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#091. Road Trip!

There are many ways to get from Point A to Point B. You could fly on a plane, ride on a train, or drive a car to get from here to a destination that’s far away. While the road trip is perhaps one of the last vestiges of a more carefree America, we often forget the simple pleasures of driving across the country because we are more concerned about how much the gasoline would cost in order to do it. After all, the point of a road trip isn’t really how long it takes or where you’re going, but rather the adventure of hitting the open road and exploring a small piece of the country. I’m sure Lewis and Clark would agree that the destination is only half of the reason to travel. And yet, sometimes our greatest relationships are forged on the highways (both of America and life). Of course, perhaps this is due to tight quarters and a bit of Stockholm Syndrome, but I’m not going to complain. This week’s two films look at the adventures encountered on road trips.

It Happened One NightIt Happened One Night
Year: 1934
Rating: Not Rated
Length: 105 minutes / 1.75 hours

The road trip has long been a common theme in cinema, and perhaps the one movie to start that theme was It Happened One Night. Perhaps this is why the American Film Institute placed this movie as high as #35 on its top 100 lists. Of course, winning the “Big Five” Oscars probably helped a bit as well. At any rate, before personal automobiles started becoming more reliable and could travel longer distances, a road trip had to be taken with many other people. Trains and airplanes still were a little bit stiff if you wanted to really experience the trip, since they are more or less fixed on set paths and destinations. However, if you want to enjoy the scenery a little more, and not just experience a rushing blur, a bus would be the best way to travel for a road trip.

It Happened One Night gives a look into the road trip of Ellie Andrews (Claudette Colbert), who has boarded a bus in an attempt to re-unite with her husband, with whom she has just been married. Reluctantly, she accepts the help of an unemployed newspaper reporter, Peter Wayne (Clark Gable), on account of his threats to blackmail her by informing her father, who separated her from her husband in the first place. He figures that the story of a rich socialite on the run from her father would make a great enough story for him to finally get back in the newspaper game. Of course, what he doesn’t figure is that Ellie is no pushover and that she will do whatever it takes to arrive back in her husband’s arms. And yet, they both cannot envision what this road trip will really do for them.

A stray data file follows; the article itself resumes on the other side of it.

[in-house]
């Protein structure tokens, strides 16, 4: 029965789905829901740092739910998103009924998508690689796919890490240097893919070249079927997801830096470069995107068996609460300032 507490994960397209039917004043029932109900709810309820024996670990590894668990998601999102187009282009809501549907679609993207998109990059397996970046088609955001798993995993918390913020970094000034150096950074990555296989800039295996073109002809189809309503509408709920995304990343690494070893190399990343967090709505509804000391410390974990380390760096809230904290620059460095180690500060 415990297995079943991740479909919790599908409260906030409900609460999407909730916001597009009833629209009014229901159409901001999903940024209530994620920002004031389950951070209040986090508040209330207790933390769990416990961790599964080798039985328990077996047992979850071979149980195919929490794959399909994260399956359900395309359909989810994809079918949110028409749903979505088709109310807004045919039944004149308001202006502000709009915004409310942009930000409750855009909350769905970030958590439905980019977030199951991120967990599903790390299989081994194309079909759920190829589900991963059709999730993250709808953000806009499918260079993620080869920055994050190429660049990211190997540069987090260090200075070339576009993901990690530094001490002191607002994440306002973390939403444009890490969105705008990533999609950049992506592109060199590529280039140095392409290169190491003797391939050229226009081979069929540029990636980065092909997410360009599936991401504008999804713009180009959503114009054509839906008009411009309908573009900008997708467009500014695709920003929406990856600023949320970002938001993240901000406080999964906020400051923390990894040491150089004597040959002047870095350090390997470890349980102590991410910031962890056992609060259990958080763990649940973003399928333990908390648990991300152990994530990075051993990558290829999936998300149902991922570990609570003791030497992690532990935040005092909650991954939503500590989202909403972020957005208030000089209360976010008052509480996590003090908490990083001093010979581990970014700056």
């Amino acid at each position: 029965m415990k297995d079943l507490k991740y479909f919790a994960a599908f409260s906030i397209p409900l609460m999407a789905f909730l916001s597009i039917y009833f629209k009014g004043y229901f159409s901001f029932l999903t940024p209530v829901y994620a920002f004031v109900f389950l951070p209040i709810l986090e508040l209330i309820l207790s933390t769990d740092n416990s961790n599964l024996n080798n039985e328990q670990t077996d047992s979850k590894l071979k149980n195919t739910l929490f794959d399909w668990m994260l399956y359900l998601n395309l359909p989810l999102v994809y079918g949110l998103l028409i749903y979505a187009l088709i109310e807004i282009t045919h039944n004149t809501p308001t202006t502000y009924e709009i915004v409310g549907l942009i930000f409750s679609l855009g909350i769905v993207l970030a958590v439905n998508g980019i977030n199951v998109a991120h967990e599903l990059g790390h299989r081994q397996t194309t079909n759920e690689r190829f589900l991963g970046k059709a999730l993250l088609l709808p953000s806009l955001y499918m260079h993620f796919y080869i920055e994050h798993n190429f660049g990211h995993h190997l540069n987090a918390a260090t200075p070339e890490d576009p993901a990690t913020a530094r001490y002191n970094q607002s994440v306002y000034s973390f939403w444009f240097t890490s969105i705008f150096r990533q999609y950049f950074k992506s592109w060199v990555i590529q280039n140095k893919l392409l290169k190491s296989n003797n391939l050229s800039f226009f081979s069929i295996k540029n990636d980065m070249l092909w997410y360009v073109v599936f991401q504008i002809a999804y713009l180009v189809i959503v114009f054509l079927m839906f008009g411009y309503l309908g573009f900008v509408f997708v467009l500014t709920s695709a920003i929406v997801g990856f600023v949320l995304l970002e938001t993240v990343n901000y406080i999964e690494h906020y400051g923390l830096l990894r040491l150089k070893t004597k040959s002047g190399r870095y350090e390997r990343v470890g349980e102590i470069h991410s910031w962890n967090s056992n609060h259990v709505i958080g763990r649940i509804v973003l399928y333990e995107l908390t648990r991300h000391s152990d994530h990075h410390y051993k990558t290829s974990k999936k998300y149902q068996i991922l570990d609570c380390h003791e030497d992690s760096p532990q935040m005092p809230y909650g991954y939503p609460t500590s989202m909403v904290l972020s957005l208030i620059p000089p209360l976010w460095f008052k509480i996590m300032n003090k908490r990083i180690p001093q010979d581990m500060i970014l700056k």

North by NorthwestNorth by Northwest
Year: 1959
Rating: Not Rated
Length: 136 minutes / 2.27 hours

Have you ever just wanted to get away from it all? Are the stresses of life too much and you just need to take a trip away from the source of your headaches? For many of us, this is the main reason we take vacations in the first place: to get away. But, let’s say that your troubles follow along on your road trip. Your escape isn’t complete until you can get rid of the problems that have been hounding you. Now, what if these problems weren’t metaphorical, but were instead actual people trying to kill you because they think you’re a spy? Suddenly, a road trip becomes a chase which won’t end until you get caught or you can somehow clear your name. But, as was the case in the first film of this post, sometimes the company on a road trip can make everything worth it in the end.

How often are advertising men accused of being spies? Well, the answer to this is “at least once”, since Roger Thornhill (Cary Grant) is mistaken for George Kaplan, a spy who is wanted by some very dangerous men. Of course, as Roger tries to figure out where these men got the idea that he was a spy, someone dies in the process. Now, not only is Roger trying to escape from those who think he’s a spy, he’s trying to avoid being caught by the police, who are probably the last people to understand his predicament. Fortunately, he runs into Eve Kendall, who helps him run away from his pursuers. Unfortunately, while Roger thinks he’s gotten away from trouble, Eve turns out to be a lot more trouble than she’s worth. Still, Mount Rushmore might be a great road trip, but not when you’re actually on it and not when you’re being shot at.

2 sum it up: 2 films, 2 traveler’s tales

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One response to “#091. Road Trip!

  1. Pingback: End of Act Two | Cinema Connections

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